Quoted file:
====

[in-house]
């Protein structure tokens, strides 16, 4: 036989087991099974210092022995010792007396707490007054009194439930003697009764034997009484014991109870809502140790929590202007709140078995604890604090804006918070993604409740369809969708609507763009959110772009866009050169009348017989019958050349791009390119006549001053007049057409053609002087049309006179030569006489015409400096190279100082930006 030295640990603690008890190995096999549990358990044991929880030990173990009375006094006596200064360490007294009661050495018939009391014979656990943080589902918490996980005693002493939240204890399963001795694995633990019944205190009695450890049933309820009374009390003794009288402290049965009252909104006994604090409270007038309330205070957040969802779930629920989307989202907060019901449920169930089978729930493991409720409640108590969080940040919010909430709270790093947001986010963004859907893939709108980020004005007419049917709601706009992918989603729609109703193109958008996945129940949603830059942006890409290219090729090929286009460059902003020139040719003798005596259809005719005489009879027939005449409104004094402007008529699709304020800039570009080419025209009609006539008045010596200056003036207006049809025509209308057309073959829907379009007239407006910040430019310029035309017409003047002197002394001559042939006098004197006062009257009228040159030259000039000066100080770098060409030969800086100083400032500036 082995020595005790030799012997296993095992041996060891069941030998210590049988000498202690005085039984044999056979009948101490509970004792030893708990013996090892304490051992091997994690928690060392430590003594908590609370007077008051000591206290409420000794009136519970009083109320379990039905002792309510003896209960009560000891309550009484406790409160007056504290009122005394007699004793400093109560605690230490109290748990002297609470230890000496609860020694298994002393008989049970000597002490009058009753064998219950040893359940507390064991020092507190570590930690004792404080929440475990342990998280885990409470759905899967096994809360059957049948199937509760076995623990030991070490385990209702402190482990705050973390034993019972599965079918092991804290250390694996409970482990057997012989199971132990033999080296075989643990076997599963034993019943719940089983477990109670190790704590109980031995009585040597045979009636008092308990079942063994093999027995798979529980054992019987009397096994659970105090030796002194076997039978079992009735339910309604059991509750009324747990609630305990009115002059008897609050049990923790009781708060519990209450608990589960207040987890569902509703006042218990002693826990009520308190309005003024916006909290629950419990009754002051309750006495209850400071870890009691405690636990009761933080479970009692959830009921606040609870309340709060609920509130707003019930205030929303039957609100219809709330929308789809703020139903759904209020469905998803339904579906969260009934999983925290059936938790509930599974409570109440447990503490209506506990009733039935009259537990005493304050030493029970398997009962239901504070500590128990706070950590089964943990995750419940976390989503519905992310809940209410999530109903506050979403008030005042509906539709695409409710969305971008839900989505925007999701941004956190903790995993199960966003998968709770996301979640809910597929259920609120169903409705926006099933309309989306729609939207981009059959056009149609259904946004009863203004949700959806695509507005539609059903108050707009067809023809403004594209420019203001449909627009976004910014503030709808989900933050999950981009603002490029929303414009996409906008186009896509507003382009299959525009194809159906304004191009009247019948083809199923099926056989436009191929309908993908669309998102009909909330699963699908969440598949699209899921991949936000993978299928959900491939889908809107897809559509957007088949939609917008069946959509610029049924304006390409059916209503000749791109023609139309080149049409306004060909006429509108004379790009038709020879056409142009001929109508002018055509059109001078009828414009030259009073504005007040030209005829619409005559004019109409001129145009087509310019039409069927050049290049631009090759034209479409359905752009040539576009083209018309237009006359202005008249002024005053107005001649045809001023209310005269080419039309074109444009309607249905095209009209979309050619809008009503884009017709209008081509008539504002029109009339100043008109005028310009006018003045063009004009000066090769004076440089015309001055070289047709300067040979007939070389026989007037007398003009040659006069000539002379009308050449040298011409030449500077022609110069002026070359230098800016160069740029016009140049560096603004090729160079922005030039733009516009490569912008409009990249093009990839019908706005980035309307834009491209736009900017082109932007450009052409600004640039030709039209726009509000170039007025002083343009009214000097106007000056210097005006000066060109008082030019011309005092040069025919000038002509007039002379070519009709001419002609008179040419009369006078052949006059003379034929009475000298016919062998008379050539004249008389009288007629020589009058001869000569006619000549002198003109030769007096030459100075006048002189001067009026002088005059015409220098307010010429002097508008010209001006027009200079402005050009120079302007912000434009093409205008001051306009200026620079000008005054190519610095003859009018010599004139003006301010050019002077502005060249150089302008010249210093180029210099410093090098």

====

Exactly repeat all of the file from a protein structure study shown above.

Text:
[in-house]
């Protein structure tokens, strides 16, 4: 036989087991099974210092022995010792007396707490007054009194439930003697009764034997009484014991109870809502140790929590202007709140078995604890604090804006918070993604409740369809969708609507763009959110772009866009050169009348017989019958050349791009390119006549001053007049057409053609002087049309006179030569006489015409400096190279100082930006 030295640990603690008890190995096999549990358990044991929880030990173990009375006094006596200064360490007294009661050495018939009391014979656990943080589902918490996980005693002493939240204890399963001795694995633990019944205190009695450890049933309820009374009390003794009288402290049965009252909104006994604090409270007038309330205070957040969802779930629920989307989202907060019901449920169930089978729930493991409720409640108590969080940040919010909430709270790093947001986010963004859907893939709108980020004005007419049917709601706009992918989603729609109703193109958008996945129940949603830059942006890409290219090729090929286009460059902003020139040719003798005596259809005719005489009879027939005449409104004094402007008529699709304020800039570009080419025209009609006539008045010596200056003036207006049809025509209308057309073959829907379009007239407006910040430019310029035309017409003047002197002394001559042939006098004197006062009257009228040159030259000039000066100080770098060409030969800086100083400032500036 082995020595005790030799012997296993095992041996060891069941030998210590049988000498202690005085039984044999056979009948101490509970004792030893708990013996090892304490051992091997994690928690060392430590003594908590609370007077008051000591206290409420000794009136519970009083109320379990039905002792309510003896209960009560000891309550009484406790409160007056504290009122005394007699004793400093109560605690230490109290748990002297609470230890000496609860020694298994002393008989049970000597002490009058009753064998219950040893359940507390064991020092507190570590930690004792404080929440475990342990998280885990409470759905899967096994809360059957049948199937509760076995623990030991070490385990209702402190482990705050973390034993019972599965079918092991804290250390694996409970482990057997012989199971132990033999080296075989643990076997599963034993019943719940089983477990109670190790704590109980031995009585040597045979009636008092308990079942063994093999027995798979529980054992019987009397096994659970105090030796002194076997039978079992009735339910309604059991509750009324747990609630305990009115002059008897609050049990923790009781708060519990209450608990589960207040987890569902509703006042218990002693826990009520308190309005003024916006909290629950419990009754002051309750006495209850400071870890009691405690636990009761933080479970009692959830009921606040609870309340709060609920509130707003019930205030929303039957609100219809709330929308789809703020139903759904209020469905998803339904579906969260009934999983925290059936938790509930599974409570109440447990503490209506506990009733039935009259537990005493304050030493029970398997009962239901504070500590128990706070950590089964943990995750419940976390989503519905992310809940209410999530109903506050979403008030005042509906539709695409409710969305971008839900989505925007999701941004956190903790995993199960966003998968709770996301979640809910597929259920609120169903409705926006099933309309989306729609939207981009059959056009149609259904946004009863203004949700959806695509507005539609059903108050707009067809023809403004594209420019203001449909627009976004910014503030709808989900933050999950981009603002490029929303414009996409906008186009896509507003382009299959525009194809159906304004191009009247019948083809199923099926056989436009191929309908993908669309998102009909909330699963699908969440598949699209899921991949936000993978299928959900491939889908809107897809559509957007088949939609917008069946959509610029049924304006390409059916209503000749791109023609139309080149049409306004060909006429509108004379790009038709020879056409142009001929109508002018055509059109001078009828414009030259009073504005007040030209005829619409005559004019109409001129145009087509310019039409069927050049290049631009090759034209479409359905752009040539576009083209018309237009006359202005008249002024005053107005001649045809001023209310005269080419039309074109444009309607249905095209009209979309050619809008009503884009017709209008081509008539504002029109009339100043008109005028310009006018003045063009004009000066090769004076440089015309001055070289047709300067040979007939070389026989007037007398003009040659006069000539002379009308050449040298011409030449500077022609110069002026070359230098800016160069740029016009140049560096603004090729160079922005030039733009516009490569912008409009990249093009990839019908706005980035309307834009491209736009900017082109932007450009052409600004640039030709039209726009509000170039007025002083343009009214000097106007000056210097005006000066060109008082030019011309005092040069025919000038002509007039002379070519009709001419002609008179040419009369006078052949006059003379034929009475000298016919062998008379050539004249008389009288007629020589009058001869000569006619000549002198003109030769007096030459100075006048002189001067009026002088005059015409220098307010010429002097508008010209001006027009200079402005050009120079302007912000434009093409205008001051306009200026620079000008005054190519610095003859009018010599004139003006301010050019002077502005060249150089302008010249210093180029210099410093090098």